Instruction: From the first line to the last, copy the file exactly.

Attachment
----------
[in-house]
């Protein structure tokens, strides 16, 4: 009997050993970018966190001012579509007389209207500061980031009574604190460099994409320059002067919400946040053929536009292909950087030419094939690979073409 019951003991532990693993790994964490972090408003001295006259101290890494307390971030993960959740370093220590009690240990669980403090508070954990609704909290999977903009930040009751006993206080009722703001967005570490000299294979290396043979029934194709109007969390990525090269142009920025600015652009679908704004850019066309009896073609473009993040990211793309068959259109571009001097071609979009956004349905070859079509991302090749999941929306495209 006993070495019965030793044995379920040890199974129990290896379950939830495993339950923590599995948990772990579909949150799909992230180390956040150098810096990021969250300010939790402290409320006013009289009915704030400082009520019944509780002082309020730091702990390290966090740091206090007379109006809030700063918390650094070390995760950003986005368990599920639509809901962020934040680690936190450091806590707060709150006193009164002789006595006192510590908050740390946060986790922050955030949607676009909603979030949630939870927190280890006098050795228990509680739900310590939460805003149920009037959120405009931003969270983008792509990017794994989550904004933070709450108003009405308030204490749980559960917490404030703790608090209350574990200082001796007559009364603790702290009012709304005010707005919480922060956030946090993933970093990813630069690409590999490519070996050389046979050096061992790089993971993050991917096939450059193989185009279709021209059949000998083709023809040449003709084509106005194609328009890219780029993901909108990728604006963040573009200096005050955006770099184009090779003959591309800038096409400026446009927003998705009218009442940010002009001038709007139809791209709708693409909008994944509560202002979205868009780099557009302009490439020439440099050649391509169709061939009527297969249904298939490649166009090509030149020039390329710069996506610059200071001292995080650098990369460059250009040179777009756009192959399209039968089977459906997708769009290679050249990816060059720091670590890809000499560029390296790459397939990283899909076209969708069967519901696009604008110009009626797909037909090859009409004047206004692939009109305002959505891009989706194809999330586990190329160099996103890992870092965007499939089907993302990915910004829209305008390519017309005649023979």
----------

[in-house]
């Protein structure tokens, strides 16, 4: 009997050993970018966190001012579509007389209207500061980031009574604190460099994409320059002067919400946040053929536009292909950087030419094939690979073409 019951003991532990693993790994964490972090408003001295006259101290890494307390971030993960959740370093220590009690240990669980403090508070954990609704909290999977903009930040009751006993206080009722703001967005570490000299294979290396043979029934194709109007969390990525090269142009920025600015652009679908704004850019066309009896073609473009993040990211793309068959259109571009001097071609979009956004349905070859079509991302090749999941929306495209 006993070495019965030793044995379920040890199974129990290896379950939830495993339950923590599995948990772990579909949150799909992230180390956040150098810096990021969250300010939790402290409320006013009289009915704030400082009520019944509780002082309020730091702990390290966090740091206090007379109006809030700063918390650094070390995760950003986005368990599920639509809901962020934040680690936190450091806590707060709150006193009164002789006595006192510590908050740390946060986790922050955030949607676009909603979030949630939870927190280890006098050795228990509680739900310590939460805003149920009037959120405009931003969270983008792509990017794994989550904004933070709450108003009405308030204490749980559960917490404030703790608090209350574990200082001796007559009364603790702290009012709304005010707005919480922060956030946090993933970093990813630069690409590999490519070996050389046979050096061992790089993971993050991917096939450059193989185009279709021209059949000998083709023809040449003709084509106005194609328009890219780029993901909108990728604006963040573009200096005050955006770099184009090779003959591309800038096409400026446009927003998705009218009442940010002009001038709007139809791209709708693409909008994944509560202002979205868009780099557009302009490439020439440099050649391509169709061939009527297969249904298939490649166009090509030149020039390329710069996506610059200071001292995080650098990369460059250009040179777009756009192959399209039968089977459906997708769009290679050249990816060059720091670590890809000499560029390296790459397939990283899909076209969708069967519901696009604008110009009626797909037909090859009409004047206004692939009109305002959505891009989706194809999330586990190329160099996103890992870092965007499939089907993302990915910004829209305008390519017309005649023979």